Glenhafren Steamer Stranded After Violent Storm Hits Limerick Port: Crew Safe, Authorities Monitoring Situation Closely

The Glenhafren steamer is a large vessel that has been servicing the port of Limerick for many years. This ship is a vital part of the local economy, and the crew has always been vigilant when it comes to sailing in difficult weather conditions. However, the north-western gale that hit Limerick was particularly violent, and it caught them off guard. They had just finished discharging a cargo of grain from Baltimore, and they were making their way back to the port when the ship was swept off course. The crew tried their best to steer the ship back on course, but the wind was too strong, and they found themselves stranded on a muddy bank.

Fortunately, no one was injured during the incident, and there was no significant damage to the ship. However, the vessel remains high and dry on the opposite bank, unable to move until the tide comes back in. The Glenhafren steamer has a long and storied history, having been in operation for over a century. It has weathered many storms, and the crew has always been able to navigate through difficult waters. However, this recent incident is a reminder that even the most experienced sailors can be caught off guard by the unpredictable power of nature.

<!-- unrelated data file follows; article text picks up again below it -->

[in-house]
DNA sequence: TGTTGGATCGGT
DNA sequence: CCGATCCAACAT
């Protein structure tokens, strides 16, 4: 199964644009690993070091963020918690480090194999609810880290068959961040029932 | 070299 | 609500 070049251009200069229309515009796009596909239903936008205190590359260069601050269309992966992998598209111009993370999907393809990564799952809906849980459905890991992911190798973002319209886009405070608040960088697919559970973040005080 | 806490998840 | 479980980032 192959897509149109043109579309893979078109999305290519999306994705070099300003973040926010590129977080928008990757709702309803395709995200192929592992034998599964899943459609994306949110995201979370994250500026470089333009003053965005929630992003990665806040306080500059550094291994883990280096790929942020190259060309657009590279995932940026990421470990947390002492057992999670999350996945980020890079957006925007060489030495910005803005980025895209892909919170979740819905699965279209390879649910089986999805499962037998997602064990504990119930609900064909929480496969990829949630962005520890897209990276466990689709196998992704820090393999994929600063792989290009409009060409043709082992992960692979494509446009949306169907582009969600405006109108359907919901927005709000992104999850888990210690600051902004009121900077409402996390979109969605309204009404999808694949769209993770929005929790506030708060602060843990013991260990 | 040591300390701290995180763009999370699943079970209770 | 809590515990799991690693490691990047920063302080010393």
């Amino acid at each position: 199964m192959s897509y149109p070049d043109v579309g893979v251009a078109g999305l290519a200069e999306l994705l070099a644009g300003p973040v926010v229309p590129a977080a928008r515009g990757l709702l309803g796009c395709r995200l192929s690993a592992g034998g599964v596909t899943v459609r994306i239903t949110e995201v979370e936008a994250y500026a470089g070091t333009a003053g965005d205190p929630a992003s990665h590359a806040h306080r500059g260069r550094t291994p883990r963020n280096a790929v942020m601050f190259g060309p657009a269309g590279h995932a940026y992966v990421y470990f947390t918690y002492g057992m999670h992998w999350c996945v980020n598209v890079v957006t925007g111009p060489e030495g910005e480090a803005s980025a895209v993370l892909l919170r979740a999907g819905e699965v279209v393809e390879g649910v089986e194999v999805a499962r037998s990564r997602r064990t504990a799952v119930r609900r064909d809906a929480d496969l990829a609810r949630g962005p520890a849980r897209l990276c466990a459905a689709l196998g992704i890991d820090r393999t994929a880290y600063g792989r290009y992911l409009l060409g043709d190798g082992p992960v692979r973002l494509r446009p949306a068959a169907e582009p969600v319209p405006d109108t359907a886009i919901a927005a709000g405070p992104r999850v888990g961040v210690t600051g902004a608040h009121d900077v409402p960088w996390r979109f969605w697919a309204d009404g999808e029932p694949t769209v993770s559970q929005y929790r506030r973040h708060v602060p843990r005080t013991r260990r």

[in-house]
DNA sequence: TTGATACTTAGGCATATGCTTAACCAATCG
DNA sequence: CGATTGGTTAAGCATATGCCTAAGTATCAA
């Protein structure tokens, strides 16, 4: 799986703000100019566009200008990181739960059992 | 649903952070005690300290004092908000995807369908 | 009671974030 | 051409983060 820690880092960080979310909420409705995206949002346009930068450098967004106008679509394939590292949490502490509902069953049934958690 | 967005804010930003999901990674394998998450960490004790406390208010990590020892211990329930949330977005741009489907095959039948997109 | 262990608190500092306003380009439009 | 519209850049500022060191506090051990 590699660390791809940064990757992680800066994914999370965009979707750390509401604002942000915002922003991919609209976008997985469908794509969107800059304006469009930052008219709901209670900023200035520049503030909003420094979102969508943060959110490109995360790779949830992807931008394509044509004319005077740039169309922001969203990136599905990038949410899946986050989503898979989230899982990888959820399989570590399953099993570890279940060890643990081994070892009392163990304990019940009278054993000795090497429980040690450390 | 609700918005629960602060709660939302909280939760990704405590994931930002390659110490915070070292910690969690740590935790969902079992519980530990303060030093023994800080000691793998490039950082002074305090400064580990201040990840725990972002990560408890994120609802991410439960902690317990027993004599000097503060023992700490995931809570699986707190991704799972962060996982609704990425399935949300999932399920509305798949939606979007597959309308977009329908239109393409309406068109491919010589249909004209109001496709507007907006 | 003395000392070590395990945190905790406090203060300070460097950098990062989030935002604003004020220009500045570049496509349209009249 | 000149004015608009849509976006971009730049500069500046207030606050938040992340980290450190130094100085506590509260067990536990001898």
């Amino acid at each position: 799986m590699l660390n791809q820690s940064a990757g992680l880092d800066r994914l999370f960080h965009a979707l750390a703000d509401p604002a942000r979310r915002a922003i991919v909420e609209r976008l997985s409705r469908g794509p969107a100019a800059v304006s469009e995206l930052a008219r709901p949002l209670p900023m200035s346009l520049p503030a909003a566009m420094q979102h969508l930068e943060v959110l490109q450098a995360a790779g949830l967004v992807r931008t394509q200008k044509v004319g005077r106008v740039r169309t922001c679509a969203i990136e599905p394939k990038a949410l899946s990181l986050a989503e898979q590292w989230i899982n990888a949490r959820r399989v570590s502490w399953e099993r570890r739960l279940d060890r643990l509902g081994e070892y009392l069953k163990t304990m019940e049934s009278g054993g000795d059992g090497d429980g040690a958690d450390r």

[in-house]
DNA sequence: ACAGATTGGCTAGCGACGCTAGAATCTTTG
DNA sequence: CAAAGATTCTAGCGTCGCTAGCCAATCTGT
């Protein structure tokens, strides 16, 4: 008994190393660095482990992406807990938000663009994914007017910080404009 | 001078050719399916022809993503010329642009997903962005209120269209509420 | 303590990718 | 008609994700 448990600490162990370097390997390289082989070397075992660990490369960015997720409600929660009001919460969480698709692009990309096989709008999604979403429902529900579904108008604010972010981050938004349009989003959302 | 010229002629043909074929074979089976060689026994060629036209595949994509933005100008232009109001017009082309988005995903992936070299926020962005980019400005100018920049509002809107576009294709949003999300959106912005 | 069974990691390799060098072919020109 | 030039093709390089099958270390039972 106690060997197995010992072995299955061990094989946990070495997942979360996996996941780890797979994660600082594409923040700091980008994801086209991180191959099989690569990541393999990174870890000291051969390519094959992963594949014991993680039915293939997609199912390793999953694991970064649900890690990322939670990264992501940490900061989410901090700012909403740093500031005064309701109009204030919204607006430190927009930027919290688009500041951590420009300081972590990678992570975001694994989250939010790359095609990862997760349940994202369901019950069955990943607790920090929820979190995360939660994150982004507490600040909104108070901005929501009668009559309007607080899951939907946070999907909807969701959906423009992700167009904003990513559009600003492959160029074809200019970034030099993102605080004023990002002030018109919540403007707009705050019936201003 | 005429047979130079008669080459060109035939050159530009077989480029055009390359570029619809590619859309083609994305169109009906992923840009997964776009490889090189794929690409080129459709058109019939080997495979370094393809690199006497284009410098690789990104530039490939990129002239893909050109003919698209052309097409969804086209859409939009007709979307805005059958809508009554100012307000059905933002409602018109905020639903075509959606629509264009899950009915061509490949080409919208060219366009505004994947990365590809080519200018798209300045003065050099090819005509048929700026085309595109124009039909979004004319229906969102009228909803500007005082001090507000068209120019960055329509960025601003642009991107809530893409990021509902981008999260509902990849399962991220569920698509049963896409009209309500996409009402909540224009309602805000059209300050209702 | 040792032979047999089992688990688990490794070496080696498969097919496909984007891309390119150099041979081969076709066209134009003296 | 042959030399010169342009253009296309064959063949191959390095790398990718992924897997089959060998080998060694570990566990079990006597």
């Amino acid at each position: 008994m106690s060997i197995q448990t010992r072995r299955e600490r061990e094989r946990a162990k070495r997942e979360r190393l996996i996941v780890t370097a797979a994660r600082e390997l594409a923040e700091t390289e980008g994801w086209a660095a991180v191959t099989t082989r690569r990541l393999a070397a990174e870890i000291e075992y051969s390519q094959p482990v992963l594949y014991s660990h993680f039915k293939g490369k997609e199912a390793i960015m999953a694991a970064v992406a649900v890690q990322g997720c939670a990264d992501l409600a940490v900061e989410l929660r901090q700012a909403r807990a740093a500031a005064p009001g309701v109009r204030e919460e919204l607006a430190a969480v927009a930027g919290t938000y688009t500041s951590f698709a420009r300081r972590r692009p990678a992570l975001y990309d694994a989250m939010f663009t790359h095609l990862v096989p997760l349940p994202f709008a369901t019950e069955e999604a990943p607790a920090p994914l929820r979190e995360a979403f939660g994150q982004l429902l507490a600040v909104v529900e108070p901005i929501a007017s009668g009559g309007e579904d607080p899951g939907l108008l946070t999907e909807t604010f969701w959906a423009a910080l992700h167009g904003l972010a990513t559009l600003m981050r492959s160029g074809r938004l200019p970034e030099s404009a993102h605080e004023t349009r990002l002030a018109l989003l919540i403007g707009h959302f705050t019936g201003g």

The port authorities in Limerick have assured the public that they are doing everything they can to assist the crew of the Glenhafren. They are monitoring the situation closely and are working with the ship’s owners to develop a plan to refloat the vessel when the tide comes back in. In the meantime, the crew is safe and sound and is being well taken care of by the port authorities. They are grateful for the support and assistance they have received from the local community and are confident that they will be able to get the ship back on course soon. This incident is a reminder that sailing is a dangerous and unpredictable business, but it is also a testament to the resilience and determination of those who make their livelihoods on the water.

Lincolnshire Echo – Monday 28 January 1901

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